Examinations will be based on a student’s mastery of three areas of history. For those students writing a thesis, the thesis director will be one of the examiners. To avoid parochialism and better prepare students for further study or teaching, the Department requires that students select no more than two faculty from any one of the three areas of concentration: American, European, or Non-Western fields, for the written and oral examinations. Students concentrating in Historic Preservation must select no more than two faculty from the Preservation area. Students should consult with their own advisor and the Director of the Graduate Program when selecting examiners. The student is advised to consult with examiners well in advance of the examinations. In most instances the student will select faculty with who he/she has had one or more graduate courses and the material examined will be from that covered in those courses and related areas.
If the student has worked extensively with a faculty member in a non-course settings (e.g. thesis director or other closely supervised setting) he or she may include that faculty member on the examining board.
A student must pass the written examination in order to be eligible for the oral examination.
1. Written Examinations:
The purpose of this examination is to show the student’s ability to organize and express his or her thoughts.
Each examiner will submit a question (or questions) to the mentor who will compile the test and submit it to the Director of the Graduate Program for final approval. The examination will last a maximum of three hours, one hour being allotted for the question (or questions) submitted by each examiner.
In order to expedite the process, the Director of the Graduate Program should set a time by which the reader must grade the examination and return it to the Director of the Graduate Program. The results, when compiled, should be communicated to the students by the Director of the graduate Program as soon as possible so as to avoid any unnecessary anxiety.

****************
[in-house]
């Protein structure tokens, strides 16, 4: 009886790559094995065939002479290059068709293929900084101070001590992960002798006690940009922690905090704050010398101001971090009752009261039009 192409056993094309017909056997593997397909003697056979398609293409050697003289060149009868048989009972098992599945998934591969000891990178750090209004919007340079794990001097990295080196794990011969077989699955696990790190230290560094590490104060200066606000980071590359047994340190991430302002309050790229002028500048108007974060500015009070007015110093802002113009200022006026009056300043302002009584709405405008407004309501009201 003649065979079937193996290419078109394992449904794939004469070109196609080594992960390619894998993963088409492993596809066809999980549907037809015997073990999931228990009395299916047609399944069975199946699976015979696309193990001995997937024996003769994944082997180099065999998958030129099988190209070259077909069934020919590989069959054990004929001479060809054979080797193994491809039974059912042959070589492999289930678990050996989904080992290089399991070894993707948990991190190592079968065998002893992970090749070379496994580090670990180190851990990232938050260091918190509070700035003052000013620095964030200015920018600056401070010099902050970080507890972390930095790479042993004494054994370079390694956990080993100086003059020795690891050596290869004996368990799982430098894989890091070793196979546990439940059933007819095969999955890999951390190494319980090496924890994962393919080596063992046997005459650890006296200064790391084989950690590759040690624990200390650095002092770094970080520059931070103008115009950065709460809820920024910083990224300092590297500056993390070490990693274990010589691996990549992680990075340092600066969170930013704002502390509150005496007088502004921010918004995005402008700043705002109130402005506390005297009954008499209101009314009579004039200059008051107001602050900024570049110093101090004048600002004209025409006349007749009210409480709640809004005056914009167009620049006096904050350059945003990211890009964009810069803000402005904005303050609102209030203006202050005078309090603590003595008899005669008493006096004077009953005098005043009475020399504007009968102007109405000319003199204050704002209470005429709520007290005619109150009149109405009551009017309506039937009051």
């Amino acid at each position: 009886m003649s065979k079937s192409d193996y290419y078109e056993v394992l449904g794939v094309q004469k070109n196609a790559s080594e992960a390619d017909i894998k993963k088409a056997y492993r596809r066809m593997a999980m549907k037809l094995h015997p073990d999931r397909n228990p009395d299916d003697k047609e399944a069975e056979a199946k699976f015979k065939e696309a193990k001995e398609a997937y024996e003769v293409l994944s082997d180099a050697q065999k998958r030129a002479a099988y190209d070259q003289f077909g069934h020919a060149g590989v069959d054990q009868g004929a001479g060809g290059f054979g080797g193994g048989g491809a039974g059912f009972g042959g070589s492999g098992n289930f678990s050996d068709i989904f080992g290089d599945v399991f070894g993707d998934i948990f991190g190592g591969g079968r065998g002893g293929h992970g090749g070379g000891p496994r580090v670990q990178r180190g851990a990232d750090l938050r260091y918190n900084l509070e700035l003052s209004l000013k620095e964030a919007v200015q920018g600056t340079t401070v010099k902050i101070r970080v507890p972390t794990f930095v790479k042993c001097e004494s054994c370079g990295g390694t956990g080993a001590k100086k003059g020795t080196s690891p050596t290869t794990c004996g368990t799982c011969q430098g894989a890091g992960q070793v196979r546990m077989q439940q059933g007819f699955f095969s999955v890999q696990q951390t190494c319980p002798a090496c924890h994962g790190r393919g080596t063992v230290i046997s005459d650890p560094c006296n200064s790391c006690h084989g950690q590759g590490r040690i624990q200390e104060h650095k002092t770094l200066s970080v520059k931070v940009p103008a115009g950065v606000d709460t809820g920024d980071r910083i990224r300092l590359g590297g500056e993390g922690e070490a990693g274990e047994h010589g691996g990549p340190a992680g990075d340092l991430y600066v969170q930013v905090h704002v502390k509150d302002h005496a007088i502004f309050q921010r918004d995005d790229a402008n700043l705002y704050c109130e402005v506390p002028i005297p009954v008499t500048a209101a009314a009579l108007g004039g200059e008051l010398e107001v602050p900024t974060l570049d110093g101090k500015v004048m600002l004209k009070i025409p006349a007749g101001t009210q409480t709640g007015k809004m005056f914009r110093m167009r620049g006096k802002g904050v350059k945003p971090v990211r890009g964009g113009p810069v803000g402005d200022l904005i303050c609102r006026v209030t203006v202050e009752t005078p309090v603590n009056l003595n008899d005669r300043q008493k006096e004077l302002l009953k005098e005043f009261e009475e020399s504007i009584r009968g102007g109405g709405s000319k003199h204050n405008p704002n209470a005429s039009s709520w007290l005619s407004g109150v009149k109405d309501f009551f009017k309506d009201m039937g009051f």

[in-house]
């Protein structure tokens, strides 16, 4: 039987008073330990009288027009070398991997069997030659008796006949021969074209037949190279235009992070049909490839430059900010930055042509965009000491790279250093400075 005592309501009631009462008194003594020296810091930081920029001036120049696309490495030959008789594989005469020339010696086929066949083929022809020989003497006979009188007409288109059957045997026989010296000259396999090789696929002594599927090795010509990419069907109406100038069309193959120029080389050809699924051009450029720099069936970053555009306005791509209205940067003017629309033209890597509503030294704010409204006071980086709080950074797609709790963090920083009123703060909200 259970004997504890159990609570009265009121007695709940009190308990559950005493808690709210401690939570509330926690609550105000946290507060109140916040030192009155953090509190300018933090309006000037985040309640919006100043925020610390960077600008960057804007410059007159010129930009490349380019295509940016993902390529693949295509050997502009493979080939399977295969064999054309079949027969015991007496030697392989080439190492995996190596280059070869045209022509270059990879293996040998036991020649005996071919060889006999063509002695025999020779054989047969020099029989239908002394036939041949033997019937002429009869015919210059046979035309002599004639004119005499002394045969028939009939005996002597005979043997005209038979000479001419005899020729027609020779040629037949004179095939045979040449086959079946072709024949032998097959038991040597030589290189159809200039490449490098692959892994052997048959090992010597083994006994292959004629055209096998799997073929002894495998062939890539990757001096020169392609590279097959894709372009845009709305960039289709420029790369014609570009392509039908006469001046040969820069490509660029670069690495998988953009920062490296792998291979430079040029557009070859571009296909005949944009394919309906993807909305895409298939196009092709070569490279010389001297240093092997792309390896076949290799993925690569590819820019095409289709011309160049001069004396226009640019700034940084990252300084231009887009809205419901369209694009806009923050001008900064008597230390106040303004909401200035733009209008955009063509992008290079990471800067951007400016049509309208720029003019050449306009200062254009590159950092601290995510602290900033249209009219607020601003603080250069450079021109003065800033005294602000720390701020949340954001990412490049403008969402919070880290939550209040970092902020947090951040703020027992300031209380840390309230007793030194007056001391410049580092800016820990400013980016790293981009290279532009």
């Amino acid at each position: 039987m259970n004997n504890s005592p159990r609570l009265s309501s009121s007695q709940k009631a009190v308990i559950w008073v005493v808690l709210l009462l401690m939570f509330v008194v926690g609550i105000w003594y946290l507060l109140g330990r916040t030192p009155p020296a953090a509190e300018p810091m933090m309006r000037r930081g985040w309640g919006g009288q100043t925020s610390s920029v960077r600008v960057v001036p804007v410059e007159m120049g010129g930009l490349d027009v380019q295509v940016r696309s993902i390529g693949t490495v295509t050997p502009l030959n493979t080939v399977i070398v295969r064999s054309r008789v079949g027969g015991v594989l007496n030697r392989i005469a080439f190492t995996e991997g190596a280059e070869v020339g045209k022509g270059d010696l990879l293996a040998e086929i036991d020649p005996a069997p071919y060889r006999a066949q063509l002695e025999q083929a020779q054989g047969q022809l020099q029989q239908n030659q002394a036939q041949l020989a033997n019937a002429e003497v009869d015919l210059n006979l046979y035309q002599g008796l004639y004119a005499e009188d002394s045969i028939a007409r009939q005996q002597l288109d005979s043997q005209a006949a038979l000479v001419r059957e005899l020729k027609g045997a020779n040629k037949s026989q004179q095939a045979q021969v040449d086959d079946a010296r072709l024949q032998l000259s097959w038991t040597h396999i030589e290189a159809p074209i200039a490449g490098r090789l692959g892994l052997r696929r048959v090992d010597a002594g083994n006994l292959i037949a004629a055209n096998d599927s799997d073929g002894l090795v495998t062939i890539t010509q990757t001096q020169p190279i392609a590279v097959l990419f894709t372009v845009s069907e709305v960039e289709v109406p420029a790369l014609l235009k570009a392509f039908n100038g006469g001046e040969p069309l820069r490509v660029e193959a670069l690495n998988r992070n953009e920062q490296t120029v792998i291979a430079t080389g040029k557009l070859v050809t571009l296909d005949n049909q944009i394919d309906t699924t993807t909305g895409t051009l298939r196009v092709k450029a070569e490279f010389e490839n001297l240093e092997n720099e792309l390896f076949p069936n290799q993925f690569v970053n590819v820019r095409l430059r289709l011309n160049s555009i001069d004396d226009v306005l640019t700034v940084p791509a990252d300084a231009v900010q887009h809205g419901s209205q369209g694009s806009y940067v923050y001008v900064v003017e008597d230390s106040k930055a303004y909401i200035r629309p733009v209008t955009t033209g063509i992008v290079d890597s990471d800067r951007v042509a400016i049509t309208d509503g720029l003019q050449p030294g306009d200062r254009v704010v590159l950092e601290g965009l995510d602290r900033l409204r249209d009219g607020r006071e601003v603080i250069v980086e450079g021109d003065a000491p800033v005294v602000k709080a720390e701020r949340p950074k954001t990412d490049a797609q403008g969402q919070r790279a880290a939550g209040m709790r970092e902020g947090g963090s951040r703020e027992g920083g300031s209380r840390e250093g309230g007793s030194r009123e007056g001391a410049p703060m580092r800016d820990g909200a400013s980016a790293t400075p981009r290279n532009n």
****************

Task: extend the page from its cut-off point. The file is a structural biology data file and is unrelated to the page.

If the student passes the examination, the mentor, along with the Director of the Graduate Program, will arrange for the oral examination as soon as possible.
A student who fails one part of the examination need take only that part over again. In such a case, six weeks must elapse between the date of the first examination and the second. A student who fails two or more parts must repeat the entire examination. In such a case, the student may repeat the examination only after a lapse of three months from the date of the first examination.
A student may take the written examination only twice.
- Oral Examination
The purpose of this examination is to determine the following traits of the student: maturity; professional sense of history; bibliographical knowledge; ability to communicate knowledge; competency in factual knowledge. For those students writing a thesis, the thesis director will be one of the examiners.
Faculty and students should be advised that the Director, along with the mentor or thesis advisor, is responsible for scheduling the examination.